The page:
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With the story of Jesus being arrested after the last supper, the four gospels differ quite a bit.

Matthew 26:47-57 and Mark 14:43-53 simply have Judas arriving with a crowd having swords and clubs, Judas kissing Jesus, Jesus being arrested and a bystander drawing his sword and cutting off a servant’s ear. Then they lead Jesus away.

Luke 22:47-54 shows almost what Matthew and Mark do, yet his is the only gospel having Jesus touching the servant’s ear and healing him.

John 18:3-11 is much different from the other 3. While it shows some additional, very interesting detail, it doesn't show some things the other 3 do.

John’s gospel doesn’t show Judas kissing Jesus or even the two talking with each other. Here Jesus asks the group a question they answer such that Jesus says “I AM”; with that the group actually turns away and falls to the ground. They then repeat their dialogue.

Regarding the sword, John has specifically the right ear of a Malchus being cut off, with Simon Peter being the one who did it. Having Peter put his sword away Jesus says “the cup which my Father hath given me, shall I not drink it?”

John 18:3-11 (KJV)

Judas then, having received a band of men and officers from the chief priests and Pharisees, cometh thither with lanterns and torches and weapons. Jesus therefore, knowing all things that should come upon him, went forth, and said unto them, Whom seek ye? They answered him, Jesus of Nazareth. Jesus saith unto them, I am he. And Judas also, which betrayed him, stood with them. As soon then as he had said unto them, I am he, they went backward, and fell to the ground. Then asked he them again, Whom seek ye? And they said, Jesus of Nazareth. Jesus answered, I have told you that I am he: if therefore ye seek me, let these go their way: That the saying might be fulfilled, which he spake, Of them which thou gavest me have I lost none. Then Simon Peter having a sword drew it, and smote the high priest's servant, and cut off his right ear. The servant's name was Malchus. Then said Jesus unto Peter, Put up thy sword into the sheath

Q: For this story why might the gospels differ so much and in such odd ways?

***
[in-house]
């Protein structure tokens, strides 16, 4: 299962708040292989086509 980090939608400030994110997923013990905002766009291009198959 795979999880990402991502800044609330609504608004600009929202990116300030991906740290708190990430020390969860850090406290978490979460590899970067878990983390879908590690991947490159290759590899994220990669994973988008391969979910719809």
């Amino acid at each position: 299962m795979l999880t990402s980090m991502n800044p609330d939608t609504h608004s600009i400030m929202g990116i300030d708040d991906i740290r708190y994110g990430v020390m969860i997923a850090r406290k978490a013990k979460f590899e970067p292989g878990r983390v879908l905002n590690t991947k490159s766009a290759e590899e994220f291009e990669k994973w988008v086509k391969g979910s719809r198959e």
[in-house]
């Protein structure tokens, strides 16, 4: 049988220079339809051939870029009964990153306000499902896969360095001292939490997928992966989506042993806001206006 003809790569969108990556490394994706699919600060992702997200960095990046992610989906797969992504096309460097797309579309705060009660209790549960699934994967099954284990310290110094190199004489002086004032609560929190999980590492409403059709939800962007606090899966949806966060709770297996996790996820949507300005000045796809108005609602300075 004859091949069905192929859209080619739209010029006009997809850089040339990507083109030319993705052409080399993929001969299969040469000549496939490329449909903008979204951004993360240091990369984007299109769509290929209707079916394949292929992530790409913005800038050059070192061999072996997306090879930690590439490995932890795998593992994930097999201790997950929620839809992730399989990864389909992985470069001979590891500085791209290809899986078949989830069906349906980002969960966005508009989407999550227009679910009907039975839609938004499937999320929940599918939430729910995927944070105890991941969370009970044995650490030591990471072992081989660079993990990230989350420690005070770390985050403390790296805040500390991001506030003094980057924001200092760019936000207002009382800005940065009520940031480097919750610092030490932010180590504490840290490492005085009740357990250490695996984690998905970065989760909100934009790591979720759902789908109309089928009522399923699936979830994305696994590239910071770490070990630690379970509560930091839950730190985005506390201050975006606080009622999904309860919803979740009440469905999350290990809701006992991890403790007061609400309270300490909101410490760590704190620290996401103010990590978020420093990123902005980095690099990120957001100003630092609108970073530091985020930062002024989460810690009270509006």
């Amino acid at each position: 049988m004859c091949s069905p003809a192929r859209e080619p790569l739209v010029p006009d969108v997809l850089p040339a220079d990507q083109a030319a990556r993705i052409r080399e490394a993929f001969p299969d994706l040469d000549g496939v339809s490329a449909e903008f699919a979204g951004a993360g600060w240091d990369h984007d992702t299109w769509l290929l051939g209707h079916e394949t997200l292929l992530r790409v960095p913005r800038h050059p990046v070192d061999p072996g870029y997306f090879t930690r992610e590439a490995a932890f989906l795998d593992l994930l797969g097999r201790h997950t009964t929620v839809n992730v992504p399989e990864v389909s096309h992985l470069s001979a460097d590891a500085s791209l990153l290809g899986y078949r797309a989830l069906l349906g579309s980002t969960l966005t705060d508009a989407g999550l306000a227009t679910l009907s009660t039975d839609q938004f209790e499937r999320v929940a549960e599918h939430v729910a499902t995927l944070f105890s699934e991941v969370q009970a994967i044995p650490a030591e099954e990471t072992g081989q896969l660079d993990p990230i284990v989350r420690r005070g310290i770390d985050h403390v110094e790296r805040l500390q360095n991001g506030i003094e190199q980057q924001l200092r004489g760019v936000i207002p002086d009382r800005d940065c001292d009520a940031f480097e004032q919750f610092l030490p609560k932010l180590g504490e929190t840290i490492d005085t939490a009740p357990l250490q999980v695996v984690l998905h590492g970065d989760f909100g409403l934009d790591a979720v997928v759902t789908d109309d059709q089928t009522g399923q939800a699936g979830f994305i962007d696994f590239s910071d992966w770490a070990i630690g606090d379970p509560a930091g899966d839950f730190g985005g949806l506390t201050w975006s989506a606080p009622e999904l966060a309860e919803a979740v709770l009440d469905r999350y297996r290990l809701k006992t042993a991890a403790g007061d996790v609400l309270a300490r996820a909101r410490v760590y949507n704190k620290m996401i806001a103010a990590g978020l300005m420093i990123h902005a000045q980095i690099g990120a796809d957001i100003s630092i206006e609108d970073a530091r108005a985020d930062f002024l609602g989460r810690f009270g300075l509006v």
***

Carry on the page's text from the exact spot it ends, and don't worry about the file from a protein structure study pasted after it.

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I think your second question should be its own question on this site, rather than wrapped up into this question. Both are valid, but the answer to the second is not directly related to the answer of the first question. – ScottS Apr 15 '14 at 14:54
    
@ScottS Thanks for the good suggestion, well taken; I've edited what is above and posted a separate question. hermeneutics.stackexchange.com/q/8892/2873 – John Martin Apr 15 '14 at 16:49
    
The gospels were written by people with different perspectives for probably different audiences (Jew vs Greeks vs Romans vs gentiles, etc), with some things different from the others, but while different, the story remains intact and there is just additional information, but not contradicting information. – Dwight Apr 15 '14 at 19:56
    
John is so widely different because he labors under the need to make Jesus into God, and God can't just be arrested--he's got to do something impressive like making his captors fall over backwards twice. – david brainerd Apr 16 '14 at 5:10
up vote 2 down vote accepted

In the story you point out it makes sense to think about their sources. It seems that Matthew and Mark had almost the exact same source material--probably either well known oral tradition or an actual document that is lost to us. Luke seems to have had the same source as Matthew and Mark, but also some extra information that he decided to include. John, purportedly wrote his Gospel much later. It is clear from his style that John put much more emphasis on the power of Jesus and the wonder he evoked. Throughout his Gospel John leaves out prominent events recorded in the other (Synoptic) Gospels in favor of more colorful stories centered on the spiritual power of Jesus(for example turning the water into wine).